Madagascar Wildlife Top 10
Gap years are a time for getting out of the classroom, and exploring the wonderful world around you. With so many countries and so many possibilities…it’s difficult to know where to start or what to look at!
Though Madagascar is currently out of bounds, the wildlife there needs to be spoken about so you are in the know ready for when the island opens up and you can visit.
In no particular order…
1. The Madagascar Pochard
Now, to start, we have a Pochard duck. You might be thinking that a duck is nothing special, but you would be wrong. With a total population of under 100 in the world, the Madagascar Pochard is the rarest duck in the world! This exceptionally rare species was thought to be extinct for many years, but back in 2006, roughly 20 were discovered at Lake Mastaborimena.
So, in 2006 the Durrell Wildlife Conservation Trust and Wildfowl and Wetlands Trust began a breeding program. By 2013, the researchers had managed to successfully raise the population from 20 to 80!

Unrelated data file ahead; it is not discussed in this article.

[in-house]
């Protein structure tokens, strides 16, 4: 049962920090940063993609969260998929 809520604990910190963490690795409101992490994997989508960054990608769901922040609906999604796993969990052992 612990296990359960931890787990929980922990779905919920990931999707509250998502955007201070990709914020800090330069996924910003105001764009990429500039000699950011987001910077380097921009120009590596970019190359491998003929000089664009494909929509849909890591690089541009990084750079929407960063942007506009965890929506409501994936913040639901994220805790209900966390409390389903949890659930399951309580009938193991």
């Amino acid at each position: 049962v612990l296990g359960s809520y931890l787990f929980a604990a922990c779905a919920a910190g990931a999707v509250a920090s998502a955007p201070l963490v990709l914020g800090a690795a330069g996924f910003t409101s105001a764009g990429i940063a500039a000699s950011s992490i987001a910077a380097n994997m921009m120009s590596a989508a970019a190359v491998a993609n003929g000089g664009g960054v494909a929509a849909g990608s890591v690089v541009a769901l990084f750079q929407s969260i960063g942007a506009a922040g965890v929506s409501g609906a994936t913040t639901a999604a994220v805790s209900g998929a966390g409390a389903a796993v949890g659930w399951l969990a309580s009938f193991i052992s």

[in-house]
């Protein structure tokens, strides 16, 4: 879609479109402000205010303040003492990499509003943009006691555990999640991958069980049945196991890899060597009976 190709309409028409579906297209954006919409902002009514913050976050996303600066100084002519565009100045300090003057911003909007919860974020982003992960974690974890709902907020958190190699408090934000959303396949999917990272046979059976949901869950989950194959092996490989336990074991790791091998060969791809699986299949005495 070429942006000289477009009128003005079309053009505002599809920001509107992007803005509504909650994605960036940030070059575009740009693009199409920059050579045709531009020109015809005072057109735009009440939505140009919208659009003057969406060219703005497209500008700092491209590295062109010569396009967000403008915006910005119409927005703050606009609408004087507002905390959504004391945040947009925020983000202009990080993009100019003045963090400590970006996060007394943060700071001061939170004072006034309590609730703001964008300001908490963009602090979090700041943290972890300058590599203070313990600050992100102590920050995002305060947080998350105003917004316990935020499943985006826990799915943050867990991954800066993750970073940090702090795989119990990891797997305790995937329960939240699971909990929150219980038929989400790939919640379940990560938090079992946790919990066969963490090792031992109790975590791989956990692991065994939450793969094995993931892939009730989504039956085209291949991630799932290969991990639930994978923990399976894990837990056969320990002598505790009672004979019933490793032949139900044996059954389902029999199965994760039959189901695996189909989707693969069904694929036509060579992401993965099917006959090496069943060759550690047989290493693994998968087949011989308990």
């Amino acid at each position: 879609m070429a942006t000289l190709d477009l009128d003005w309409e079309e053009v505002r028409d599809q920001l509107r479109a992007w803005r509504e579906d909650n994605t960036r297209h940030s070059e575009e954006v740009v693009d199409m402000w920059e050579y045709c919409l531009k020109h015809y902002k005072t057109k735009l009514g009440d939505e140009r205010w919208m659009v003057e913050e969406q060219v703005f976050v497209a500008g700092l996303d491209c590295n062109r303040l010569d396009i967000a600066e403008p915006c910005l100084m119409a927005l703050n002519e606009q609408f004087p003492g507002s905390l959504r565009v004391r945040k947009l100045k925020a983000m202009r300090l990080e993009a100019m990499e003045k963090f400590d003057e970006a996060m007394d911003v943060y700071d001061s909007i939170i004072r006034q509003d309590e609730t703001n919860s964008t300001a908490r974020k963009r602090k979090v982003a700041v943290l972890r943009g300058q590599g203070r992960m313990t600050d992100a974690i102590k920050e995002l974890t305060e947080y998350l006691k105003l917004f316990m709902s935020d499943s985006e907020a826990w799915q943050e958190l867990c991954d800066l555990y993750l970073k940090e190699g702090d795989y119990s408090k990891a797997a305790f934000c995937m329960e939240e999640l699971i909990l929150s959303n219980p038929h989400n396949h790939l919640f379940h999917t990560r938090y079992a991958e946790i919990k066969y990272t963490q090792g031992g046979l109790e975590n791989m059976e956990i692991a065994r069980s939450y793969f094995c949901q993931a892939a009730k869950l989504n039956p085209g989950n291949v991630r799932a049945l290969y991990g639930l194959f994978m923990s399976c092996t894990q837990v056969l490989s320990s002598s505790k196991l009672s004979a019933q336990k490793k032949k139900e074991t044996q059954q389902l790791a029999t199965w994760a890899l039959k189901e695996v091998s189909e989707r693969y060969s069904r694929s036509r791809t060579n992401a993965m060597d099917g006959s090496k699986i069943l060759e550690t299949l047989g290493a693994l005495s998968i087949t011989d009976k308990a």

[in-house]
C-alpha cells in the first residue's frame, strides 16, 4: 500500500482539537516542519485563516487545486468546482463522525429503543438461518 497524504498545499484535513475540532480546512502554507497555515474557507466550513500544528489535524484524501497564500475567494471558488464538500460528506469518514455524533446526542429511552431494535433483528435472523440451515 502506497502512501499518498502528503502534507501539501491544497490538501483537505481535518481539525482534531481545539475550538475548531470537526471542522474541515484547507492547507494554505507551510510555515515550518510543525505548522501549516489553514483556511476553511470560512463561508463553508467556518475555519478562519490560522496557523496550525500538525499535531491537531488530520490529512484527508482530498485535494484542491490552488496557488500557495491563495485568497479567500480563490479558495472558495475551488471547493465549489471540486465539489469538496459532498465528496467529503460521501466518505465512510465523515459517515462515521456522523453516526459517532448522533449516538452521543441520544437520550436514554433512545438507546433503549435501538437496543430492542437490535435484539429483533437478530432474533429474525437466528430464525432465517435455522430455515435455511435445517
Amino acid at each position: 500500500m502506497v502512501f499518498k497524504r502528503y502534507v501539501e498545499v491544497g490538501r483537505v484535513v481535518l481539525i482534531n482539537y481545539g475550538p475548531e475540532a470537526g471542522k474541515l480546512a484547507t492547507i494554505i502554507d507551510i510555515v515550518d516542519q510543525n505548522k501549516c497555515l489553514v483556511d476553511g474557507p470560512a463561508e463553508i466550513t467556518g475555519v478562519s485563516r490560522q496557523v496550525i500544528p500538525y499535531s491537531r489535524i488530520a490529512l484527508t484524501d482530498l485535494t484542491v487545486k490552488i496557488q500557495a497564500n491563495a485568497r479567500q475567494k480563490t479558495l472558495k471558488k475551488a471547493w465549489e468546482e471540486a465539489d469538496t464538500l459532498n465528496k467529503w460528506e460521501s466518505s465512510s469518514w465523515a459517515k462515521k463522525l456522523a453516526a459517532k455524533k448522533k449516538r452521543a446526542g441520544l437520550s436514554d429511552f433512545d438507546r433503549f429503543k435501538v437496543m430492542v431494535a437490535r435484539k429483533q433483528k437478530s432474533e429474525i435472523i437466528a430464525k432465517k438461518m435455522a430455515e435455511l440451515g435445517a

The initial decline in the population of the Pochard duck was caused by the loss of nesting sites and by the introduction of new species to their habitat. However, they are still vulnerable to extinction due to the scarcity of the food within their habitat. The IUCN has classified them as a critically endangered bird…Better get a picture before it’s too late!
2. Giraffe Weevil
This is a rather strange looking insect as you can see. This insect is named so, due to its enormously long neck!
With an average of 2.5cm, this insect is among the largest insects of the ‘Weevil family’. Most of its body parts are black, however, it has a shell that covers their hind legs, called the Elytra.
They spend most of their lives in the forests of Madagascar. They inhabit small tree's and feed on the leaves on these trees. Luckily, there are no known predators to the Giraffe Weevils, and despite the insect’s strange look, they are, as I am sure you will be pleased to know, completely harmless to humans!